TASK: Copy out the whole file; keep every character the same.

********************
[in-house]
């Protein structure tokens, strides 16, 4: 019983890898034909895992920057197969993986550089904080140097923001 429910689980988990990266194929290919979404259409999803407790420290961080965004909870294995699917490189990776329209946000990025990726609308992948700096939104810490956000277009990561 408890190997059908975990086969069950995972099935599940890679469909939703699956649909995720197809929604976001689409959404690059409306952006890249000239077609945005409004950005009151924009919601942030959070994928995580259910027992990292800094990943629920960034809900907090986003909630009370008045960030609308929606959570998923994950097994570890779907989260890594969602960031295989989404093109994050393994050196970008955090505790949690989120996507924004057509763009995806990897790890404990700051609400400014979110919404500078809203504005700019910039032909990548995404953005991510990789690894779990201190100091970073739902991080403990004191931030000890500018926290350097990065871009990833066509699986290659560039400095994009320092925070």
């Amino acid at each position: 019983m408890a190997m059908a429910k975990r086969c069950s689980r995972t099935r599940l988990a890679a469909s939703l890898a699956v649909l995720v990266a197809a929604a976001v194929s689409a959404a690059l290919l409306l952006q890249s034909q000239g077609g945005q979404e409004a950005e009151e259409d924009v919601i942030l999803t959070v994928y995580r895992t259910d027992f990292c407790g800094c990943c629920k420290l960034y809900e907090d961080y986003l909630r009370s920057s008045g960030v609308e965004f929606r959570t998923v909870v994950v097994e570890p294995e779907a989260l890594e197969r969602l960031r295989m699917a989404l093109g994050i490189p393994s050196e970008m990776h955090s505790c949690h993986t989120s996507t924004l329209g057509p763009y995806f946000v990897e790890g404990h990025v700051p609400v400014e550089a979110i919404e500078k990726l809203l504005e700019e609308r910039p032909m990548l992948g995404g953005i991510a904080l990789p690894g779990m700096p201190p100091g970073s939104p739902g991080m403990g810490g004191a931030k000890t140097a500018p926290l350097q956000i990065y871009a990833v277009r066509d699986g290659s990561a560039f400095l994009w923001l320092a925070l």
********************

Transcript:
[in-house]
């Protein structure tokens, strides 16, 4: 019983890898034909895992920057197969993986550089904080140097923001 429910689980988990990266194929290919979404259409999803407790420290961080965004909870294995699917490189990776329209946000990025990726609308992948700096939104810490956000277009990561 408890190997059908975990086969069950995972099935599940890679469909939703699956649909995720197809929604976001689409959404690059409306952006890249000239077609945005409004950005009151924009919601942030959070994928995580259910027992990292800094990943629920960034809900907090986003909630009370008045960030609308929606959570998923994950097994570890779907989260890594969602960031295989989404093109994050393994050196970008955090505790949690989120996507924004057509763009995806990897790890404990700051609400400014979110919404500078809203504005700019910039032909990548995404953005991510990789690894779990201190100091970073739902991080403990004191931030000890500018926290350097990065871009990833066509699986290659560039400095994009320092925070």
């Amino acid at each position: 019983m408890a190997m059908a429910k975990r086969c069950s689980r995972t099935r599940l988990a890679a469909s939703l890898a699956v649909l995720v990266a197809a929604a976001v194929s689409a959404a690059l290919l409306l952006q890249s034909q000239g077609g945005q979404e409004a950005e009151e259409d924009v919601i942030l999803t959070v994928y995580r895992t259910d027992f990292c407790g800094c990943c629920k420290l960034y809900e907090d961080y986003l909630r009370s920057s008045g960030v609308e965004f929606r959570t998923v909870v994950v097994e570890p294995e779907a989260l890594e197969r969602l960031r295989m699917a989404l093109g994050i490189p393994s050196e970008m990776h955090s505790c949690h993986t989120s996507t924004l329209g057509p763009y995806f946000v990897e790890g404990h990025v700051p609400v400014e550089a979110i919404e500078k990726l809203l504005e700019e609308r910039p032909m990548l992948g995404g953005i991510a904080l990789p690894g779990m700096p201190p100091g970073s939104p739902g991080m403990g810490g004191a931030k000890t140097a500018p926290l350097q956000i990065y871009a990833v277009r066509d699986g290659s990561a560039f400095l994009w923001l320092a925070l």